Engle Matrix Games are a way of running a play by email game. We've done them on the MatrixGame2 yahoo group for many years. We've done murder mysteries, horror, spy thrillers, wargames, political campaigns, comedies, fantasy adventure, crime games and much more.
Here is how they work. A referee puts out a call for players on the list which includes a short description of the scenario/game world, what the game is about and a short cast of characters (between 6-10). Players pick characters to champion which helps them know what they want to accomplish in the game.
Players take turns making things happen. A player sends in an email to the list saying what they want to have happen next. This "argument" for future events is not automatic. The referee decides how likely it is to happen. This sets a roll. (Can't miss-roll 6-1's in a row to fail, really strong roll 2-6 to happen, pretty strong roll 3-6 to happen, okay roll 4-6 to happen, pretty weak roll 5-6 to happen, really weak roll 6 to happen, impossible roll 6-6's in a row to happen.) Referees generally start off ruling all arguments okay or pretty strong and then branch out as they become comfortable with their judgement. The referee rolls and then reports back to the list the results. Players can jump in with counter-arguments to say "what really happens." The referee rules on these arguments strengths as well. This is resolved by a dice rolling competition between arguments. The referee rolls for each argument in the competition. If they roll the to happen target number the argument stays alive. If they miss the roll the argument drops out of future rolls. Rolling continues until only one argument remains or all roll out.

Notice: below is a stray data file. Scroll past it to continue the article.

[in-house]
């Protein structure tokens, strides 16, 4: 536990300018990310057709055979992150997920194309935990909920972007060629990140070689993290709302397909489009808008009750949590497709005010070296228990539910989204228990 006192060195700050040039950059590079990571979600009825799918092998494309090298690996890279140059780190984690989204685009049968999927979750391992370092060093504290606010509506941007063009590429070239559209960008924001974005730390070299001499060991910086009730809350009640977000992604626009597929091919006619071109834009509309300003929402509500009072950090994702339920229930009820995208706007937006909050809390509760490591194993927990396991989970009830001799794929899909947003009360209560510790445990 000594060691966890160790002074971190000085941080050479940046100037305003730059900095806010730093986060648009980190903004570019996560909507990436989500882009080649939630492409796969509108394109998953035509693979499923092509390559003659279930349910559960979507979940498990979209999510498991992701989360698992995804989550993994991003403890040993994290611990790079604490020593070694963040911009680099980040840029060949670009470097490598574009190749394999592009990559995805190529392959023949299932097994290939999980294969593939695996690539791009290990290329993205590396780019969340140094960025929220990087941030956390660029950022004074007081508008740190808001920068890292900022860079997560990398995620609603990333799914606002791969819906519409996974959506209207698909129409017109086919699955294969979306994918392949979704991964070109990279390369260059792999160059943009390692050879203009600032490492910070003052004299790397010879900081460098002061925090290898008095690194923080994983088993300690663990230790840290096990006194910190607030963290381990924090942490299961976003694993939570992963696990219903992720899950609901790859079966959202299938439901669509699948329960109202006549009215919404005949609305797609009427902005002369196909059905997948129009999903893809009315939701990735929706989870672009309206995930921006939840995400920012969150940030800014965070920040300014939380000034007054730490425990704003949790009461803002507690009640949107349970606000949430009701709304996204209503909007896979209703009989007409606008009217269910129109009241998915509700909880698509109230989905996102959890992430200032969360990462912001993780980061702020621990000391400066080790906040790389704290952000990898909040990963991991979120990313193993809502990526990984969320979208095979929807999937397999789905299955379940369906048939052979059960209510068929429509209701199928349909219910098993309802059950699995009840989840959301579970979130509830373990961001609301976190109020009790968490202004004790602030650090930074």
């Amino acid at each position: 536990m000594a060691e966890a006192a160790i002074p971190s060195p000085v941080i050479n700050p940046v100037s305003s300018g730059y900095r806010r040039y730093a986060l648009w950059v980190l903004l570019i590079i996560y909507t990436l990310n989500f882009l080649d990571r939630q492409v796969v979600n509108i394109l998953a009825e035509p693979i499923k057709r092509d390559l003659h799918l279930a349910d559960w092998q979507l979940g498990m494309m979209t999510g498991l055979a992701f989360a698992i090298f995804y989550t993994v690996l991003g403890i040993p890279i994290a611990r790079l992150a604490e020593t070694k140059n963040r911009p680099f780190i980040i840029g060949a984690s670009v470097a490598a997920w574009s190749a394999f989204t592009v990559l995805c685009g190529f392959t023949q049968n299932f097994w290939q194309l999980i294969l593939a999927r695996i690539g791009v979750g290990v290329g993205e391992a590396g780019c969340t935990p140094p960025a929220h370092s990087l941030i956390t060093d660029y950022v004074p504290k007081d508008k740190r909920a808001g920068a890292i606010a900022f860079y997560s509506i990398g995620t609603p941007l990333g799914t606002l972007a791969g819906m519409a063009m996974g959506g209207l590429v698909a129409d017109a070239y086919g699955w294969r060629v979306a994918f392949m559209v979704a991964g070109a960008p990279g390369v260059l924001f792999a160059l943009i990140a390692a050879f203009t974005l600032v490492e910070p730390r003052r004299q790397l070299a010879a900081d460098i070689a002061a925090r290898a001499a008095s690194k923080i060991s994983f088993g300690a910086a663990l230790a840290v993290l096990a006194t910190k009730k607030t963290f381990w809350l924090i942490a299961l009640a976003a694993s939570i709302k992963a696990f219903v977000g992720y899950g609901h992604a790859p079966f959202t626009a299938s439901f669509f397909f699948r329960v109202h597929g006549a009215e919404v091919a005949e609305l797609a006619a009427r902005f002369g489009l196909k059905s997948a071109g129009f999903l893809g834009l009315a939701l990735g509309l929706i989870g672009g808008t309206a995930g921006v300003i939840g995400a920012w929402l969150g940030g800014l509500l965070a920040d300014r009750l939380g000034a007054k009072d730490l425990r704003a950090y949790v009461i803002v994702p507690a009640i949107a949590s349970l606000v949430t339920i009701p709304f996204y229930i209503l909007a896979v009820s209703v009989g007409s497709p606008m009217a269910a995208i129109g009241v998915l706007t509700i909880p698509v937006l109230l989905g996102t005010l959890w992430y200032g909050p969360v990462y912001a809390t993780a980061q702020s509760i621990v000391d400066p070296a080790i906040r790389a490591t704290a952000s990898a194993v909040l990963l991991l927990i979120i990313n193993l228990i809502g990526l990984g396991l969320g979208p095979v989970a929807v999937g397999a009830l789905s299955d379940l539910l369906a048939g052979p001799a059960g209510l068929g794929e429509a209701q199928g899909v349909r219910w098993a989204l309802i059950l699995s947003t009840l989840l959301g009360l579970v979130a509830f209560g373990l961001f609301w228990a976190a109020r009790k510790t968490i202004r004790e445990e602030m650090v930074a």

The referee can trigger secondary rounds of arguments to resolve trouble, conflict, trials and to speed up the game.
The rules are VERY simple but allow players to navigate the most complex situations. For instance in murder mysteries players make up the clues. No one knows who did the crime at the beginning of the game. The guilty party is dsicovered during play. Or in wargames unexpected events can happen without needed tons of rules to cover them.
Right now (4-07) we are playing a Jack the Ripper story game and a Waterloo wargame using these rules.
Chris Engle Hamster Press = Engle Matrix Games
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